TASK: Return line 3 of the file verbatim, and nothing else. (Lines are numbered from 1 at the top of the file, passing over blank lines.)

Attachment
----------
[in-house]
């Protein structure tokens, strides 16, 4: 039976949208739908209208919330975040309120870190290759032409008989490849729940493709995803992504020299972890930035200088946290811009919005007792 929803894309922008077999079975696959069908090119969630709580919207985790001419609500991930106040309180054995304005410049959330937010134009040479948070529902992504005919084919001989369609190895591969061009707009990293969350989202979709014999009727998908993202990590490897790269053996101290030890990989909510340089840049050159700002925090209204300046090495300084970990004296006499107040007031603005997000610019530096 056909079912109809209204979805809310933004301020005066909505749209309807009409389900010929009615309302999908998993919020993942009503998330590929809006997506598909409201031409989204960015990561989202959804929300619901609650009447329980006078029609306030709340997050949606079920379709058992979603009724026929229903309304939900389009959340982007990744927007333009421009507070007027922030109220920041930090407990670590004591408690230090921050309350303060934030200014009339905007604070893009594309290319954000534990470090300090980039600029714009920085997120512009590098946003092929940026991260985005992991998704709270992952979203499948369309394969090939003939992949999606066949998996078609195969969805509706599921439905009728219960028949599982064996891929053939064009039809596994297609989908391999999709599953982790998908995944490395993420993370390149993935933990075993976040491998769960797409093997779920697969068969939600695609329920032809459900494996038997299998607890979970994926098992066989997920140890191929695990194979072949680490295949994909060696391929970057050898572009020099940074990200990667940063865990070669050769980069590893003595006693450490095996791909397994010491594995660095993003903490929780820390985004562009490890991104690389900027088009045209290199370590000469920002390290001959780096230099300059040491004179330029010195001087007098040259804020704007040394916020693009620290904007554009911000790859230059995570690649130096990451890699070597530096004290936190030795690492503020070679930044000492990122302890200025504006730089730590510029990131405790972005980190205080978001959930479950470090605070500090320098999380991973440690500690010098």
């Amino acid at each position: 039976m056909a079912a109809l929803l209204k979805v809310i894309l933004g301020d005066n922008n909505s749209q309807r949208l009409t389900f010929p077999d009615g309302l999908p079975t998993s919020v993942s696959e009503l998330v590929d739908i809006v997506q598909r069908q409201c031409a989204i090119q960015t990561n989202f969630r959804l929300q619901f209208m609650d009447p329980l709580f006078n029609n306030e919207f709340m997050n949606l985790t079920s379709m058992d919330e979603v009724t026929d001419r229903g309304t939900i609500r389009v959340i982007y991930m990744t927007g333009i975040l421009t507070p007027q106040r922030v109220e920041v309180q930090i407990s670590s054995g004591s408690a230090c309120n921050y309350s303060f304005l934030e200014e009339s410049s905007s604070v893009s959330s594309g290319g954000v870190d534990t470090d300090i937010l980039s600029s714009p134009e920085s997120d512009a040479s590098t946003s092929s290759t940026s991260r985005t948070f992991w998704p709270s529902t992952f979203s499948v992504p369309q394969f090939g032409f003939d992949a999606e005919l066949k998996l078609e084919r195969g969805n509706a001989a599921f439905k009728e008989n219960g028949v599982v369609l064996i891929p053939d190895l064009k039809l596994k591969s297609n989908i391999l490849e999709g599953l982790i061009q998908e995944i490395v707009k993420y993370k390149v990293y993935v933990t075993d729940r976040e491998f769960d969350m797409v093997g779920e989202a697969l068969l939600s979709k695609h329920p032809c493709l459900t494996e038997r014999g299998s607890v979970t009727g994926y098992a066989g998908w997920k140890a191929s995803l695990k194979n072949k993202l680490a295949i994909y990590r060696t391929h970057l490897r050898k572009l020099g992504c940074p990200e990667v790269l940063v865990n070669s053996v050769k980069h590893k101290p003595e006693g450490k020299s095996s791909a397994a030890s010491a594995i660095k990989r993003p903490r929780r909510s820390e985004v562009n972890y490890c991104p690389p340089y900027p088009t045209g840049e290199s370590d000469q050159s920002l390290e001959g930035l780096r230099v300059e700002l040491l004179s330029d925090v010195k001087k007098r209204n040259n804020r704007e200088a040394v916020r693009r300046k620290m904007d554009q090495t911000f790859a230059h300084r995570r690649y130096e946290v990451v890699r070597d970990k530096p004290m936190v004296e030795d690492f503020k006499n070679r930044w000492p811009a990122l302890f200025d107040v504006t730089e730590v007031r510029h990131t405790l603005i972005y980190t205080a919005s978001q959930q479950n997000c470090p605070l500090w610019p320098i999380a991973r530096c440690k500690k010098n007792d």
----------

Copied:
């Amino acid at each position: 039976m056909a079912a109809l929803l209204k979805v809310i894309l933004g301020d005066n922008n909505s749209q309807r949208l009409t389900f010929p077999d009615g309302l999908p079975t998993s919020v993942s696959e009503l998330v590929d739908i809006v997506q598909r069908q409201c031409a989204i090119q960015t990561n989202f969630r959804l929300q619901f209208m609650d009447p329980l709580f006078n029609n306030e919207f709340m997050n949606l985790t079920s379709m058992d919330e979603v009724t026929d001419r229903g309304t939900i609500r389009v959340i982007y991930m990744t927007g333009i975040l421009t507070p007027q106040r922030v109220e920041v309180q930090i407990s670590s054995g004591s408690a230090c309120n921050y309350s303060f304005l934030e200014e009339s410049s905007s604070v893009s959330s594309g290319g954000v870190d534990t470090d300090i937010l980039s600029s714009p134009e920085s997120d512009a040479s590098t946003s092929s290759t940026s991260r985005t948070f992991w998704p709270s529902t992952f979203s499948v992504p369309q394969f090939g032409f003939d992949a999606e005919l066949k998996l078609e084919r195969g969805n509706a001989a599921f439905k009728e008989n219960g028949v599982v369609l064996i891929p053939d190895l064009k039809l596994k591969s297609n989908i391999l490849e999709g599953l982790i061009q998908e995944i490395v707009k993420y993370k390149v990293y993935v933990t075993d729940r976040e491998f769960d969350m797409v093997g779920e989202a697969l068969l939600s979709k695609h329920p032809c493709l459900t494996e038997r014999g299998s607890v979970t009727g994926y098992a066989g998908w997920k140890a191929s995803l695990k194979n072949k993202l680490a295949i994909y990590r060696t391929h970057l490897r050898k572009l020099g992504c940074p990200e990667v790269l940063v865990n070669s053996v050769k980069h590893k101290p003595e006693g450490k020299s095996s791909a397994a030890s010491a594995i660095k990989r993003p903490r929780r909510s820390e985004v562009n972890y490890c991104p690389p340089y900027p088009t045209g840049e290199s370590d000469q050159s920002l390290e001959g930035l780096r230099v300059e700002l040491l004179s330029d925090v010195k001087k007098r209204n040259n804020r704007e200088a040394v916020r693009r300046k620290m904007d554009q090495t911000f790859a230059h300084r995570r690649y130096e946290v990451v890699r070597d970990k530096p004290m936190v004296e030795d690492f503020k006499n070679r930044w000492p811009a990122l302890f200025d107040v504006t730089e730590v007031r510029h990131t405790l603005i972005y980190t205080a919005s978001q959930q479950n997000c470090p605070l500090w610019p320098i999380a991973r530096c440690k500690k010098n007792d």